In this situation you could get hit no matter what choice you make - whether it's Caltrain or a cab.
"It is very difficult right now with gas prices," said Navtej Pell, taxi driver.
It is difficult to deny that, especially if you are taxi cab driver and getting a passenger is difficult.
"I've been waiting here for four hours and have not gotten one fare. So we are averaging about $2 to $3 per hour," said Shakti Singh, taxi driver.
"We are hoping the city will do something to help us," said Pell.
And on Tuesday, San Jose may do something indeed. There are proposals on the table to increase the base cab fare from $2.50 to $3.50 - raising the charge for mile by 50-cents and amending the fuel surcharge formula to give operators flexibility as gas prices change.
"We have these independent operators, these taxicab drivers, who have no control over market conditions and no control over their pricing. As a result they and their families are suffering right now," said Pete Constant, San Jose City Council.
Also on the table - a minimum charge for all airport pick-ups of $15 - no matter where you're headed.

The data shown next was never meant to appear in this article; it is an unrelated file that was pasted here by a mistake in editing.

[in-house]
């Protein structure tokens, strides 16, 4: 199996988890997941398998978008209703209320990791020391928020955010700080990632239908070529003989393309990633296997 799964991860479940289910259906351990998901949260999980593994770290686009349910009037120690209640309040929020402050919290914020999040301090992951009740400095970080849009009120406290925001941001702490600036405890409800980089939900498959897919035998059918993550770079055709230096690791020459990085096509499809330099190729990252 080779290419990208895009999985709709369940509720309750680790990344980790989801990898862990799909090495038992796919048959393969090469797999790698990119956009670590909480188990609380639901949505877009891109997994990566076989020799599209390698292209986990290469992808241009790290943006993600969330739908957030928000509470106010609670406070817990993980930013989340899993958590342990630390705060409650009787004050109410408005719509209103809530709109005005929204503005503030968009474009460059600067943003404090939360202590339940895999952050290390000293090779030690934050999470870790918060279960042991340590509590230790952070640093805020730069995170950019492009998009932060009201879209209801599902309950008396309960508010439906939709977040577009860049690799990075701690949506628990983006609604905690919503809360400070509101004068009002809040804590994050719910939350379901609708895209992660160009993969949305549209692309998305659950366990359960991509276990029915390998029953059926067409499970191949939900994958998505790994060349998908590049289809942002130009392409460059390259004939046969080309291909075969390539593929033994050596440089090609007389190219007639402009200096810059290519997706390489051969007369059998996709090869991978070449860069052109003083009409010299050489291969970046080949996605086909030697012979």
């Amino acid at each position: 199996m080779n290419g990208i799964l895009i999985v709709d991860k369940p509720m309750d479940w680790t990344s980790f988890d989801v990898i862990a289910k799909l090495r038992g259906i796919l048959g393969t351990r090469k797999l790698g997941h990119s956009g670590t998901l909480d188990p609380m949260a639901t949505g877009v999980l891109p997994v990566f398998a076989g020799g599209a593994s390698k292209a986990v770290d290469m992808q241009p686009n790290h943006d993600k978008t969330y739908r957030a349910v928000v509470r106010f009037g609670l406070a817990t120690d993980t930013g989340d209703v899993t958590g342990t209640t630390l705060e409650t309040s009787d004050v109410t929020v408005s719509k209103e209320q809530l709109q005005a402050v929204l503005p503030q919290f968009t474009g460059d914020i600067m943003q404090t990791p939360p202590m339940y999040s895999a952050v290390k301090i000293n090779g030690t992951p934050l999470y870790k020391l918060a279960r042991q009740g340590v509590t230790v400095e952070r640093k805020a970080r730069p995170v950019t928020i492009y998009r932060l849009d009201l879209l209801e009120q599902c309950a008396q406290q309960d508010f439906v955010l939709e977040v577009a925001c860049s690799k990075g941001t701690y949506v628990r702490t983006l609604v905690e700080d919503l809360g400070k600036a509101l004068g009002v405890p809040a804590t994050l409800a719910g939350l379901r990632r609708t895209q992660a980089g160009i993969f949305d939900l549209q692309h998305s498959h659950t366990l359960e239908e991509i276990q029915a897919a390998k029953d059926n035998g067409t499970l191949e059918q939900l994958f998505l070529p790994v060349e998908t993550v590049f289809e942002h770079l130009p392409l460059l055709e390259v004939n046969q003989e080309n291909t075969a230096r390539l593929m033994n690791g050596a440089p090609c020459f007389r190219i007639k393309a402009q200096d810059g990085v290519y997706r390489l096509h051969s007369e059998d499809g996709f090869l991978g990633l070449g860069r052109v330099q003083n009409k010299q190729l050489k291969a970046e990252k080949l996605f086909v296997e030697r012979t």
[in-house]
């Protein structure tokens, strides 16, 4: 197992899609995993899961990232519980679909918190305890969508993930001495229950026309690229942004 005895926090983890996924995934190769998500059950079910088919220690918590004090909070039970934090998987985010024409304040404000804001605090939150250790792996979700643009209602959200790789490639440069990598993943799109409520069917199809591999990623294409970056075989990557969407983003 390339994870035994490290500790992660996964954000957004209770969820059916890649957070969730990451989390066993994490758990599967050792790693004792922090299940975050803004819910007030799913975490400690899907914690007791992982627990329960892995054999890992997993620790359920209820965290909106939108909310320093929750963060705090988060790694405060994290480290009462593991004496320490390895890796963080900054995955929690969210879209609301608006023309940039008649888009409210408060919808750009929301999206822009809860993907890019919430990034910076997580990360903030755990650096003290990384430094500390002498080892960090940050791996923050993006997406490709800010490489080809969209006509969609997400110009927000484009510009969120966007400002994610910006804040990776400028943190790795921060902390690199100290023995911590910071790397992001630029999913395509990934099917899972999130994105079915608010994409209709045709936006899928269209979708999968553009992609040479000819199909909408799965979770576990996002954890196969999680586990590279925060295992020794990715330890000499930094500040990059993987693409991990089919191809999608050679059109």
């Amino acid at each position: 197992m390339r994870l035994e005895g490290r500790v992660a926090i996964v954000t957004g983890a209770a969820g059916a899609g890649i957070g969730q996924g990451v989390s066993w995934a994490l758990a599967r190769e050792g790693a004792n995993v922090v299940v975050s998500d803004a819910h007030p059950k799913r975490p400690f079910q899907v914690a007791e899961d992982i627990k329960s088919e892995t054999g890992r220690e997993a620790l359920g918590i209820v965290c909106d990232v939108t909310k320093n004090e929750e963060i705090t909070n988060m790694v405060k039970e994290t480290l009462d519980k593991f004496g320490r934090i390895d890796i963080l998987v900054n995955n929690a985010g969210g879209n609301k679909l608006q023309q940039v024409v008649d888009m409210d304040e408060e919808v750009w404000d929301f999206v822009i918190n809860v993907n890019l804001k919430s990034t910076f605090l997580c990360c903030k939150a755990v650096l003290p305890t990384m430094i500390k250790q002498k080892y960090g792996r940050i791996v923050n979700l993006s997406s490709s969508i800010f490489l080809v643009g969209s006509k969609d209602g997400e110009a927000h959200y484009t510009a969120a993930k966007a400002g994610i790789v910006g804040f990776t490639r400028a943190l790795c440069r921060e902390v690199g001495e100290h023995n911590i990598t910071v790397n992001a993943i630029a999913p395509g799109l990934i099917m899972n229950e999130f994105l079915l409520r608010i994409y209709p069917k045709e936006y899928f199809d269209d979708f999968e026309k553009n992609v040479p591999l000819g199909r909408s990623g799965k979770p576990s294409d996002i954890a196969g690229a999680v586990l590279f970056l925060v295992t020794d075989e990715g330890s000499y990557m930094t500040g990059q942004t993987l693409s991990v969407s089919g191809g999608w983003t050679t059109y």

Caltrain says the cost of its fuel has gone up almost 33-percent over the past two years. There are two proposals coming down that pike; one to raise the base fare by a quarter and another to raise both the base fare and the cost of each zone by a quarter apiece.
"I don't like of it because my allowance is going down," said a commuter.
And even some cab passengers are willing to pay up.
"The people that can afford to take taxis are the ones that can afford to pay that little bit extra. The ones driving the taxis are ones that need the extra," said Clara Chorley, taxi passenger.
The San Jose City Council is set to discuss this at around 3:30 pm on Tuesday. Caltrain is going to hold a public hearing about its proposal on September 4th, but that increase wouldn't potentially take place until next year.